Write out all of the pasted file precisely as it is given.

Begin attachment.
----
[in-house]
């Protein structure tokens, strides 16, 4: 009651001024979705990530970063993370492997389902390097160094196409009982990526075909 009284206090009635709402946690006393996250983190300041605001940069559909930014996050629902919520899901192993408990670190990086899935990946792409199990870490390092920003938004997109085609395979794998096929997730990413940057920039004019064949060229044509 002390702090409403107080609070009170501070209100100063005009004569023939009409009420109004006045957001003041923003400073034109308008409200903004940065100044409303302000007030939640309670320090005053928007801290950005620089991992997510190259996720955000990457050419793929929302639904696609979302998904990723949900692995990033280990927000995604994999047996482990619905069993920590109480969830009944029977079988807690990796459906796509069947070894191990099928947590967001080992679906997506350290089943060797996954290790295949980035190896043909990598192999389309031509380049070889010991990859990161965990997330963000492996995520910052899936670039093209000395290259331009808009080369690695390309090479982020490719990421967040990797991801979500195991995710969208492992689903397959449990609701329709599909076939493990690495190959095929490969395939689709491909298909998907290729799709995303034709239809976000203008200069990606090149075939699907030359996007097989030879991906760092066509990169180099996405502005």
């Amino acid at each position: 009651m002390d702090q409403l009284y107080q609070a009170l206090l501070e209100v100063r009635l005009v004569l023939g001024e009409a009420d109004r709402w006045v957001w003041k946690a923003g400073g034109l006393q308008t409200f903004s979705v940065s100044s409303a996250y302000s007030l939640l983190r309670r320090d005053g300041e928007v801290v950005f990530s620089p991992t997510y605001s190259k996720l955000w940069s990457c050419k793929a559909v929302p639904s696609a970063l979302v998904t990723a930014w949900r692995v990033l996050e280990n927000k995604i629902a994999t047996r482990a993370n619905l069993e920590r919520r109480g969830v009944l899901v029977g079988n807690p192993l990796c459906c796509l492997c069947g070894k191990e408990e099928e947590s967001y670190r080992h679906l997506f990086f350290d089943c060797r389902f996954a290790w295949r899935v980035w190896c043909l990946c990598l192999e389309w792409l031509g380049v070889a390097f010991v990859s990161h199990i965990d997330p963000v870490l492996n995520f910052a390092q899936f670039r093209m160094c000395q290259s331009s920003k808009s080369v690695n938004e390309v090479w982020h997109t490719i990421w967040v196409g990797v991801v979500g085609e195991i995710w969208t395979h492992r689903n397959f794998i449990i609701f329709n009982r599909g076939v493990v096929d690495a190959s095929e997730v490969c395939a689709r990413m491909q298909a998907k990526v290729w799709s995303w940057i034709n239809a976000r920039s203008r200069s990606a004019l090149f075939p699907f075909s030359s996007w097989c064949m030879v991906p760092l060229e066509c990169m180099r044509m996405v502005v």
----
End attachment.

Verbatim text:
[in-house]
């Protein structure tokens, strides 16, 4: 009651001024979705990530970063993370492997389902390097160094196409009982990526075909 009284206090009635709402946690006393996250983190300041605001940069559909930014996050629902919520899901192993408990670190990086899935990946792409199990870490390092920003938004997109085609395979794998096929997730990413940057920039004019064949060229044509 002390702090409403107080609070009170501070209100100063005009004569023939009409009420109004006045957001003041923003400073034109308008409200903004940065100044409303302000007030939640309670320090005053928007801290950005620089991992997510190259996720955000990457050419793929929302639904696609979302998904990723949900692995990033280990927000995604994999047996482990619905069993920590109480969830009944029977079988807690990796459906796509069947070894191990099928947590967001080992679906997506350290089943060797996954290790295949980035190896043909990598192999389309031509380049070889010991990859990161965990997330963000492996995520910052899936670039093209000395290259331009808009080369690695390309090479982020490719990421967040990797991801979500195991995710969208492992689903397959449990609701329709599909076939493990690495190959095929490969395939689709491909298909998907290729799709995303034709239809976000203008200069990606090149075939699907030359996007097989030879991906760092066509990169180099996405502005």
């Amino acid at each position: 009651m002390d702090q409403l009284y107080q609070a009170l206090l501070e209100v100063r009635l005009v004569l023939g001024e009409a009420d109004r709402w006045v957001w003041k946690a923003g400073g034109l006393q308008t409200f903004s979705v940065s100044s409303a996250y302000s007030l939640l983190r309670r320090d005053g300041e928007v801290v950005f990530s620089p991992t997510y605001s190259k996720l955000w940069s990457c050419k793929a559909v929302p639904s696609a970063l979302v998904t990723a930014w949900r692995v990033l996050e280990n927000k995604i629902a994999t047996r482990a993370n619905l069993e920590r919520r109480g969830v009944l899901v029977g079988n807690p192993l990796c459906c796509l492997c069947g070894k191990e408990e099928e947590s967001y670190r080992h679906l997506f990086f350290d089943c060797r389902f996954a290790w295949r899935v980035w190896c043909l990946c990598l192999e389309w792409l031509g380049v070889a390097f010991v990859s990161h199990i965990d997330p963000v870490l492996n995520f910052a390092q899936f670039r093209m160094c000395q290259s331009s920003k808009s080369v690695n938004e390309v090479w982020h997109t490719i990421w967040v196409g990797v991801v979500g085609e195991i995710w969208t395979h492992r689903n397959f794998i449990i609701f329709n009982r599909g076939v493990v096929d690495a190959s095929e997730v490969c395939a689709r990413m491909q298909a998907k990526v290729w799709s995303w940057i034709n239809a976000r920039s203008r200069s990606a004019l090149f075939p699907f075909s030359s996007w097989c064949m030879v991906p760092l060229e066509c990169m180099r044509m996405v502005v």